# really similar AIC

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valentinav
Joined: 06/15/2020

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Hi All,

I run the ACE model and submodels, and the AIC are really similar.

ACE 2579

AE 2577.5

CE 2577.3

E 2584

I run the ACE model and submodels, and the AIC are really similar.

ACE 2579

AE 2577.5

CE 2577.3

E 2584

Overall, I always get a difference of 1 between the AIC.

The best winning model is always coherent with the results of the correlation analysis, so I tend to trust it, however, the difference is really little.

Is there a way to establish what is a significant difference between AIC?

Thank you all!

Valentina

## confidence set

`omxAkaikeWeights()`

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In reply to confidence set by AdminRobK

## Formal test for AIC difference significance

The reason I am asking this is because sometimes it is not possible to get a p-value when comparing models. For example, when comparing ACE and ADE models I do not get a p-value since the number of parameters is the same in both models.

Sometimes delta AIC > 2 is recommended as a rule of thumb, but perhaps there is a formal test for AIC difference significance.

Thanks,

Mike

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In reply to Formal test for AIC difference significance by Micanzach

## Hi Mark,

so the AIC difference needs to be higher than 2 to be significant?

Is there any references for this?

Best

Valentina

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## answers

The question of "significant difference in AIC" is ill-posed. Model-comparison via AIC is not a statistical test in any sense. Besides, unless you only have two models in your candidate set, you should be simultaneously comparing each model's AIC to all the other models' AICs, and not getting preoccupied with pairwise AIC comparisons.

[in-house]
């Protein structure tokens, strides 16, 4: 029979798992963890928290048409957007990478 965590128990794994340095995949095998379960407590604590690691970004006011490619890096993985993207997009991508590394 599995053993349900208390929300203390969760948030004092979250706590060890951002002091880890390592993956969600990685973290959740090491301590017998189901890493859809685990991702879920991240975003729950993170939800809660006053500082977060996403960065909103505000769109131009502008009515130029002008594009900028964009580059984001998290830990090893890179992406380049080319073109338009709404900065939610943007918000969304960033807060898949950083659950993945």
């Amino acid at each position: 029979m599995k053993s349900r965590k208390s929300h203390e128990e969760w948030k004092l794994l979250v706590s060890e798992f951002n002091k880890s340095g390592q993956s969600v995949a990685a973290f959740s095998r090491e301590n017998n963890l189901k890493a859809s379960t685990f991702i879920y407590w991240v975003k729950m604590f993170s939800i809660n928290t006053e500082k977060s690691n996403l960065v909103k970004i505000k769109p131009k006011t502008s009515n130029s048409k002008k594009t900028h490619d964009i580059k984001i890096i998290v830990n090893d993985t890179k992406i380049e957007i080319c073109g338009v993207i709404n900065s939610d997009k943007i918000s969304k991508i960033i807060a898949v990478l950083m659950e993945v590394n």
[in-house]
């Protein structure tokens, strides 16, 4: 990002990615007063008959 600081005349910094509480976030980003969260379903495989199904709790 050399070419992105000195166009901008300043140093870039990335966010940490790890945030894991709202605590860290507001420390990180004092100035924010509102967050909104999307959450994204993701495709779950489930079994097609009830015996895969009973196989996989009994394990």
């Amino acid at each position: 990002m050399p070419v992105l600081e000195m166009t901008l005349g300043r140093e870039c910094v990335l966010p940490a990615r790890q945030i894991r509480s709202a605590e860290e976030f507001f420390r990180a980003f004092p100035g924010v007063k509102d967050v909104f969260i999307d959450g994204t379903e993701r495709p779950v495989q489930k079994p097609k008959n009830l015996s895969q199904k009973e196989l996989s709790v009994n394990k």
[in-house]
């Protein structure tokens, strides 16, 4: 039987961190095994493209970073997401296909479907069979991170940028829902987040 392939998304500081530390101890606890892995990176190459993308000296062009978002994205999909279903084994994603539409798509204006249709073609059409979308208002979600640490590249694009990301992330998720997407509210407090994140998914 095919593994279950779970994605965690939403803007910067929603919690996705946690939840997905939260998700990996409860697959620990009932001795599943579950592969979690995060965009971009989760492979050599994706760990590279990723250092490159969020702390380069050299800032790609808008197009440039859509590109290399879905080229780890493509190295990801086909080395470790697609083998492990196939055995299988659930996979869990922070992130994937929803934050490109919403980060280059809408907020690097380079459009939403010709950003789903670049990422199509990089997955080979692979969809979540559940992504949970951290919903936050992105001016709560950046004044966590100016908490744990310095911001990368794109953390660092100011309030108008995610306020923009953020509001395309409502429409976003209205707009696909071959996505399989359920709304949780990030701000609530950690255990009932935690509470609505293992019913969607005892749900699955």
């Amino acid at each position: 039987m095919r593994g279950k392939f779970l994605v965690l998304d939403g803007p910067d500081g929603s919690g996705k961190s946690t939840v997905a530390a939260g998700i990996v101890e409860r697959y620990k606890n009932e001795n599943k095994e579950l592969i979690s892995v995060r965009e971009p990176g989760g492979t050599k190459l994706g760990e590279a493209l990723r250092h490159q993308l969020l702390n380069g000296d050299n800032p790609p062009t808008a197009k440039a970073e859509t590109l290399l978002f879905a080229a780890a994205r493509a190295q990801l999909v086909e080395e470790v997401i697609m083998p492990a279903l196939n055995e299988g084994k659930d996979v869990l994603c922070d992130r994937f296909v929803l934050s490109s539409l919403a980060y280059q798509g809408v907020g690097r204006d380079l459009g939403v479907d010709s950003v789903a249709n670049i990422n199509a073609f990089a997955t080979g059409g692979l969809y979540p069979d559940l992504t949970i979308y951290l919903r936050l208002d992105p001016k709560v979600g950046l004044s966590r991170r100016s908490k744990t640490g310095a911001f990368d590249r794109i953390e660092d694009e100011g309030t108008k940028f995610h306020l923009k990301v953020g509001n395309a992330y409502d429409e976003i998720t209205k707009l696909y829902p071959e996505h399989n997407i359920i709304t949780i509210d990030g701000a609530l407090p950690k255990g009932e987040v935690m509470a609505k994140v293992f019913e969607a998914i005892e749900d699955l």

Again, I refer you to the documentation of

`omxAkaikeWeights()`

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In reply to answers by AdminRobK

## thanks!

I tried to run it and I obtained

omxAkaikeWeights(models=list(fitACE,fitAE,fitCE,fitE))

model AIC delta AkaikeWeight inConfidenceSet

2 oneAEvc 55.85886 0.0000000 0.44719740 *

3 oneCEvc 56.27869 0.4198268 0.36252257 *

1 ACEvc 57.83433 1.9754648 0.16654536 *

4 oneEvc 61.73099 5.8721260 0.02373468

But I am not sure how I should interpret this, that the first three models are all plausible?

Furthermore, the AIC obtained with this function are different from the one I obtained previously

mxCompare( fitACE, nested <- list(fitAE, fitCE, fitE) ) 5 47.83433 515 -982.1657 NA NA NA

base comparison ep minus2LL df AIC diffLL diffdf p

1 ACEvc

2 ACEvc oneAEvc 4 47.85886 516 -984.1411 0.02453522 1 0.87553076

3 ACEvc oneCEvc 4 48.27869 516 -983.7213 0.44436197 1 0.50502460

4 ACEvc oneEvc 3 55.73099 517 -978.2690 7.89666118 2 0.01928687

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In reply to thanks! by valentinav

## more

Basically, yes.

If you use `summary()` on a fitted MxModel object, you will see two values of AIC. One is calculated in terms of a "df Penalty", and the other is calculated in terms of a "Parameters Penalty". The AIC calculated in terms of a "Parameters Penalty" is AIC as originally explicated by Hirotugu Akaike. I don't know the basis for the AIC calculated in terms of the "df Penalty", so I always just ignore it. I coded `omxAkaikeWeights()`, so it always uses the "Parameters Penalty" AIC.

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In reply to more by AdminRobK

## I had a follow-up question to

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